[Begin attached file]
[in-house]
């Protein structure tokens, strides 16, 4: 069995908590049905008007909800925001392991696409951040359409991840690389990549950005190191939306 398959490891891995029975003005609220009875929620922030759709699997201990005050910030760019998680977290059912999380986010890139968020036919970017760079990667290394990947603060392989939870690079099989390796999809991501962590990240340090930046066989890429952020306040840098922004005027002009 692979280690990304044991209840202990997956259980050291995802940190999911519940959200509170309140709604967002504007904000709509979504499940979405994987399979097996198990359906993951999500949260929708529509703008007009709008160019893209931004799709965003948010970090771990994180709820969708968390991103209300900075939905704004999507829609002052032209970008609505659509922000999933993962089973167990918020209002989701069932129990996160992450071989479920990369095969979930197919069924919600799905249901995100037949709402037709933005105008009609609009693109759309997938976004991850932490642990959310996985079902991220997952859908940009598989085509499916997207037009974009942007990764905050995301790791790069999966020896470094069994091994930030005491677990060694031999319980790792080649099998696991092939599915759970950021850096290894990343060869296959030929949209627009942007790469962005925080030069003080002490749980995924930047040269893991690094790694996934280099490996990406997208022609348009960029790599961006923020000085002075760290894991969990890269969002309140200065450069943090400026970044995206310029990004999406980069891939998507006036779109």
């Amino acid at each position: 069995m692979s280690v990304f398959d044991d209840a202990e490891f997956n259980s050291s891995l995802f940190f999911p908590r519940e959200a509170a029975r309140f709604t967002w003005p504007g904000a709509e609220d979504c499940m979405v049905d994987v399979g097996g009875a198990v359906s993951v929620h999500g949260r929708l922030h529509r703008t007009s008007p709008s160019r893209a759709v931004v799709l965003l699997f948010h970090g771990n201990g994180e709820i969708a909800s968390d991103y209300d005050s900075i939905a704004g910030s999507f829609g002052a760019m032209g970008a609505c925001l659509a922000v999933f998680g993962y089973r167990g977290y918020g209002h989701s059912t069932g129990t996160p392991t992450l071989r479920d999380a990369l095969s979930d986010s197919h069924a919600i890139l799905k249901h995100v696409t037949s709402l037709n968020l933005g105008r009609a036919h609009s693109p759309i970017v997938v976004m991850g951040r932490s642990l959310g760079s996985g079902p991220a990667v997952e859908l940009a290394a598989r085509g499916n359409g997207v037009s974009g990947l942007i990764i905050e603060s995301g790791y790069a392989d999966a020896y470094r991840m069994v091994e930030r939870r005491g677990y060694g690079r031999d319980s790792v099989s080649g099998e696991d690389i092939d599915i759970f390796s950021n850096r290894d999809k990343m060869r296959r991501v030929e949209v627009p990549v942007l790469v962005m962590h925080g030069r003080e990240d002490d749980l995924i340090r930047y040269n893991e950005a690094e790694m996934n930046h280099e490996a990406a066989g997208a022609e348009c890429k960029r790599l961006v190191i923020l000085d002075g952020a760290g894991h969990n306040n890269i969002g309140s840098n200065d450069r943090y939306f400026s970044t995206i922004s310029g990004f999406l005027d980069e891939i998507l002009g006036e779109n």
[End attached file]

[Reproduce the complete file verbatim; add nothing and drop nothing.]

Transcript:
[in-house]
């Protein structure tokens, strides 16, 4: 069995908590049905008007909800925001392991696409951040359409991840690389990549950005190191939306 398959490891891995029975003005609220009875929620922030759709699997201990005050910030760019998680977290059912999380986010890139968020036919970017760079990667290394990947603060392989939870690079099989390796999809991501962590990240340090930046066989890429952020306040840098922004005027002009 692979280690990304044991209840202990997956259980050291995802940190999911519940959200509170309140709604967002504007904000709509979504499940979405994987399979097996198990359906993951999500949260929708529509703008007009709008160019893209931004799709965003948010970090771990994180709820969708968390991103209300900075939905704004999507829609002052032209970008609505659509922000999933993962089973167990918020209002989701069932129990996160992450071989479920990369095969979930197919069924919600799905249901995100037949709402037709933005105008009609609009693109759309997938976004991850932490642990959310996985079902991220997952859908940009598989085509499916997207037009974009942007990764905050995301790791790069999966020896470094069994091994930030005491677990060694031999319980790792080649099998696991092939599915759970950021850096290894990343060869296959030929949209627009942007790469962005925080030069003080002490749980995924930047040269893991690094790694996934280099490996990406997208022609348009960029790599961006923020000085002075760290894991969990890269969002309140200065450069943090400026970044995206310029990004999406980069891939998507006036779109």
């Amino acid at each position: 069995m692979s280690v990304f398959d044991d209840a202990e490891f997956n259980s050291s891995l995802f940190f999911p908590r519940e959200a509170a029975r309140f709604t967002w003005p504007g904000a709509e609220d979504c499940m979405v049905d994987v399979g097996g009875a198990v359906s993951v929620h999500g949260r929708l922030h529509r703008t007009s008007p709008s160019r893209a759709v931004v799709l965003l699997f948010h970090g771990n201990g994180e709820i969708a909800s968390d991103y209300d005050s900075i939905a704004g910030s999507f829609g002052a760019m032209g970008a609505c925001l659509a922000v999933f998680g993962y089973r167990g977290y918020g209002h989701s059912t069932g129990t996160p392991t992450l071989r479920d999380a990369l095969s979930d986010s197919h069924a919600i890139l799905k249901h995100v696409t037949s709402l037709n968020l933005g105008r009609a036919h609009s693109p759309i970017v997938v976004m991850g951040r932490s642990l959310g760079s996985g079902p991220a990667v997952e859908l940009a290394a598989r085509g499916n359409g997207v037009s974009g990947l942007i990764i905050e603060s995301g790791y790069a392989d999966a020896y470094r991840m069994v091994e930030r939870r005491g677990y060694g690079r031999d319980s790792v099989s080649g099998e696991d690389i092939d599915i759970f390796s950021n850096r290894d999809k990343m060869r296959r991501v030929e949209v627009p990549v942007l790469v962005m962590h925080g030069r003080e990240d002490d749980l995924i340090r930047y040269n893991e950005a690094e790694m996934n930046h280099e490996a990406a066989g997208a022609e348009c890429k960029r790599l961006v190191i923020l000085d002075g952020a760290g894991h969990n306040n890269i969002g309140s840098n200065d450069r943090y939306f400026s970044t995206i922004s310029g990004f999406l005027d980069e891939i998507l002009g006036e779109n």